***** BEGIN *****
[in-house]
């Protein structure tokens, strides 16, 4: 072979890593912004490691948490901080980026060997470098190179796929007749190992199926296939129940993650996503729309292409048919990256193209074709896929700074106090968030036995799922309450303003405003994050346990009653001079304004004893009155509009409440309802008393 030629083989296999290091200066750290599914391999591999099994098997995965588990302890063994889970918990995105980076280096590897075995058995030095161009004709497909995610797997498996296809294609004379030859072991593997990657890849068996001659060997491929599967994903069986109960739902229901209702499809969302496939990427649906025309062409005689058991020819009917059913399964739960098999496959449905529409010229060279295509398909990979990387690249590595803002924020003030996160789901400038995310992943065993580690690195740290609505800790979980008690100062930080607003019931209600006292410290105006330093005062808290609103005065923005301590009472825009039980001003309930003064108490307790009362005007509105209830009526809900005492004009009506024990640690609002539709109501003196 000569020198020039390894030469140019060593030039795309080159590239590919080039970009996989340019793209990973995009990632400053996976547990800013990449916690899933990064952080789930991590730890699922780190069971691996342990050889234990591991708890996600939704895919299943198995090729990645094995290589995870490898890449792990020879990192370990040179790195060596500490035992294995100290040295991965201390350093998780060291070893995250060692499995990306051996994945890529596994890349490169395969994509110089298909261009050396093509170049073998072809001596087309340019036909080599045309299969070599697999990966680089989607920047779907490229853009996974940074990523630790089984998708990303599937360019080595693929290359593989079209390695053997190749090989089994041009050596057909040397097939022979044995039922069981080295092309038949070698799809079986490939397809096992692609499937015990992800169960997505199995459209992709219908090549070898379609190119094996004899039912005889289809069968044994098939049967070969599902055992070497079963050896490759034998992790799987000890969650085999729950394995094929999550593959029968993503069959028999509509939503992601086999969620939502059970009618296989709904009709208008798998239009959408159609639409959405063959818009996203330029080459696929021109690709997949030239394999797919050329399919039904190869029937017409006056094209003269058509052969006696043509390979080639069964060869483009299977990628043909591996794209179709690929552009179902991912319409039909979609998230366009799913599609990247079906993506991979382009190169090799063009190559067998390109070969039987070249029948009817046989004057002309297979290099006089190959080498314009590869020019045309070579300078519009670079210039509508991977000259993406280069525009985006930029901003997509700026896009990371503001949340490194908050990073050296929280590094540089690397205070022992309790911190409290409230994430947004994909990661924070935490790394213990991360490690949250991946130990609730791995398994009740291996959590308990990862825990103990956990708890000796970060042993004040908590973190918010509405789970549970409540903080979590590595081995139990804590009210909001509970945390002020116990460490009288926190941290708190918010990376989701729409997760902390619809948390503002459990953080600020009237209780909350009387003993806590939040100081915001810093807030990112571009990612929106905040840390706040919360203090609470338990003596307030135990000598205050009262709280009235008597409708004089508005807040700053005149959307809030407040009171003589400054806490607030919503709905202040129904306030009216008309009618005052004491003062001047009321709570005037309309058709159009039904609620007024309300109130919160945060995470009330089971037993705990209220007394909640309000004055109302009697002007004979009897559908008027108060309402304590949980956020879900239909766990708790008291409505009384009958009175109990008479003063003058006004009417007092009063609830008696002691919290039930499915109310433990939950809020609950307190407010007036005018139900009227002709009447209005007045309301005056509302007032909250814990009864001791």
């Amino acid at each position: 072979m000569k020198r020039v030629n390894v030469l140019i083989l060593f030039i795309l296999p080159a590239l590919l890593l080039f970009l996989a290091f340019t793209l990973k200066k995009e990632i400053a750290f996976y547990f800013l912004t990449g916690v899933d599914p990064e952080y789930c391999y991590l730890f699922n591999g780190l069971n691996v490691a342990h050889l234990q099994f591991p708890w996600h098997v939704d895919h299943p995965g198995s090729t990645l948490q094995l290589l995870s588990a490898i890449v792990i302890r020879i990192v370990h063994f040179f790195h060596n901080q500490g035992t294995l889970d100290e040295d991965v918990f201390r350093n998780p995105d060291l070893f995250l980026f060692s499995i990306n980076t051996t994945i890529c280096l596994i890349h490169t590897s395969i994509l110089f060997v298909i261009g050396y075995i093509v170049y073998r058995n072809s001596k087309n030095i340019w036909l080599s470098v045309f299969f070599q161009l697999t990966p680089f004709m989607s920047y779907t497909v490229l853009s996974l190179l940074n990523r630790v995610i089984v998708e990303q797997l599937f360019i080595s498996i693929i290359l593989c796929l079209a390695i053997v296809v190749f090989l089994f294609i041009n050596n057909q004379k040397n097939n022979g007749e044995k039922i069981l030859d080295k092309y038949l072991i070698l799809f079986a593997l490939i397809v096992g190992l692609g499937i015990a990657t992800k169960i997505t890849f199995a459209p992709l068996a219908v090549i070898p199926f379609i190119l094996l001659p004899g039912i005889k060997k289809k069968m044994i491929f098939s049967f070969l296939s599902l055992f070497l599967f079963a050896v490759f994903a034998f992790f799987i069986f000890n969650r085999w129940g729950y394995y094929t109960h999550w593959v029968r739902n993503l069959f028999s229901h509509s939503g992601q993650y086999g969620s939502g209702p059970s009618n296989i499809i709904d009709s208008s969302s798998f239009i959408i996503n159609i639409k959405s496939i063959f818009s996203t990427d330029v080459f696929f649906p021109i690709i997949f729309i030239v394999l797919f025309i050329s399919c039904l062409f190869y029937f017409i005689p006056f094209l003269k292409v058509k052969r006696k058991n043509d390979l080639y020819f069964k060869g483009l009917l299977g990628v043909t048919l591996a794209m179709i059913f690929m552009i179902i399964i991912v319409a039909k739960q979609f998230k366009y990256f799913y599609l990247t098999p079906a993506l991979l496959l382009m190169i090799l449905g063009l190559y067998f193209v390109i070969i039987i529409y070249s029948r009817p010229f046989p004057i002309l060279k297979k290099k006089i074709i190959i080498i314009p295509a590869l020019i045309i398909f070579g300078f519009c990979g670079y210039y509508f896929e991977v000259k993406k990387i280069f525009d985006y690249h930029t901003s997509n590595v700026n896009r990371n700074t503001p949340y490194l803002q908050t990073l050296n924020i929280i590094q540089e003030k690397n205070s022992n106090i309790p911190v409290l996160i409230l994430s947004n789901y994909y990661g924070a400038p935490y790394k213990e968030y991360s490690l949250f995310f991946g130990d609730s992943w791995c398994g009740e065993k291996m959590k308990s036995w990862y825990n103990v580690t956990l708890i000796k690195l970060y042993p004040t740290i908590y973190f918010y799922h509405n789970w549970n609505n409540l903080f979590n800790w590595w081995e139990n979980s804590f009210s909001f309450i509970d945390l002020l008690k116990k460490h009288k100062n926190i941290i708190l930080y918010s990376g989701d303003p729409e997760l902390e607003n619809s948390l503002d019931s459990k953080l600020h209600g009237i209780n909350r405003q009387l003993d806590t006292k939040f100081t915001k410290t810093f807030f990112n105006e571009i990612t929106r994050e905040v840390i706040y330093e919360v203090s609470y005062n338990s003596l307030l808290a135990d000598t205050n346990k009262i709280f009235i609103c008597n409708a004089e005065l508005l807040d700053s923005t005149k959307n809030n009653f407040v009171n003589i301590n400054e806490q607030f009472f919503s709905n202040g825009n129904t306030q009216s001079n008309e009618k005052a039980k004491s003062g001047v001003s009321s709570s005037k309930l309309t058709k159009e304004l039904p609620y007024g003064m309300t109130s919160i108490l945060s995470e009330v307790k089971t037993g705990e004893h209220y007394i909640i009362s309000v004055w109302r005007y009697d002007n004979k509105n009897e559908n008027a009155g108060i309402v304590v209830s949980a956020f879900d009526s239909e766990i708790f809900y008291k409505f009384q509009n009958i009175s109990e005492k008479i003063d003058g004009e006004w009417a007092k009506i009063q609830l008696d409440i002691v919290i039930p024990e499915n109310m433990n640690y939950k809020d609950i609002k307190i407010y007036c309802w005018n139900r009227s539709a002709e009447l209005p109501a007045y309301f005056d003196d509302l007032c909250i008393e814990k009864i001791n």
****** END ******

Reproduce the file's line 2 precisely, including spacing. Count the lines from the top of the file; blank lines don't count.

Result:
């Protein structure tokens, strides 16, 4: 072979890593912004490691948490901080980026060997470098190179796929007749190992199926296939129940993650996503729309292409048919990256193209074709896929700074106090968030036995799922309450303003405003994050346990009653001079304004004893009155509009409440309802008393 030629083989296999290091200066750290599914391999591999099994098997995965588990302890063994889970918990995105980076280096590897075995058995030095161009004709497909995610797997498996296809294609004379030859072991593997990657890849068996001659060997491929599967994903069986109960739902229901209702499809969302496939990427649906025309062409005689058991020819009917059913399964739960098999496959449905529409010229060279295509398909990979990387690249590595803002924020003030996160789901400038995310992943065993580690690195740290609505800790979980008690100062930080607003019931209600006292410290105006330093005062808290609103005065923005301590009472825009039980001003309930003064108490307790009362005007509105209830009526809900005492004009009506024990640690609002539709109501003196 000569020198020039390894030469140019060593030039795309080159590239590919080039970009996989340019793209990973995009990632400053996976547990800013990449916690899933990064952080789930991590730890699922780190069971691996342990050889234990591991708890996600939704895919299943198995090729990645094995290589995870490898890449792990020879990192370990040179790195060596500490035992294995100290040295991965201390350093998780060291070893995250060692499995990306051996994945890529596994890349490169395969994509110089298909261009050396093509170049073998072809001596087309340019036909080599045309299969070599697999990966680089989607920047779907490229853009996974940074990523630790089984998708990303599937360019080595693929290359593989079209390695053997190749090989089994041009050596057909040397097939022979044995039922069981080295092309038949070698799809079986490939397809096992692609499937015990992800169960997505199995459209992709219908090549070898379609190119094996004899039912005889289809069968044994098939049967070969599902055992070497079963050896490759034998992790799987000890969650085999729950394995094929999550593959029968993503069959028999509509939503992601086999969620939502059970009618296989709904009709208008798998239009959408159609639409959405063959818009996203330029080459696929021109690709997949030239394999797919050329399919039904190869029937017409006056094209003269058509052969006696043509390979080639069964060869483009299977990628043909591996794209179709690929552009179902991912319409039909979609998230366009799913599609990247079906993506991979382009190169090799063009190559067998390109070969039987070249029948009817046989004057002309297979290099006089190959080498314009590869020019045309070579300078519009670079210039509508991977000259993406280069525009985006930029901003997509700026896009990371503001949340490194908050990073050296929280590094540089690397205070022992309790911190409290409230994430947004994909990661924070935490790394213990991360490690949250991946130990609730791995398994009740291996959590308990990862825990103990956990708890000796970060042993004040908590973190918010509405789970549970409540903080979590590595081995139990804590009210909001509970945390002020116990460490009288926190941290708190918010990376989701729409997760902390619809948390503002459990953080600020009237209780909350009387003993806590939040100081915001810093807030990112571009990612929106905040840390706040919360203090609470338990003596307030135990000598205050009262709280009235008597409708004089508005807040700053005149959307809030407040009171003589400054806490607030919503709905202040129904306030009216008309009618005052004491003062001047009321709570005037309309058709159009039904609620007024309300109130919160945060995470009330089971037993705990209220007394909640309000004055109302009697002007004979009897559908008027108060309402304590949980956020879900239909766990708790008291409505009384009958009175109990008479003063003058006004009417007092009063609830008696002691919290039930499915109310433990939950809020609950307190407010007036005018139900009227002709009447209005007045309301005056509302007032909250814990009864001791």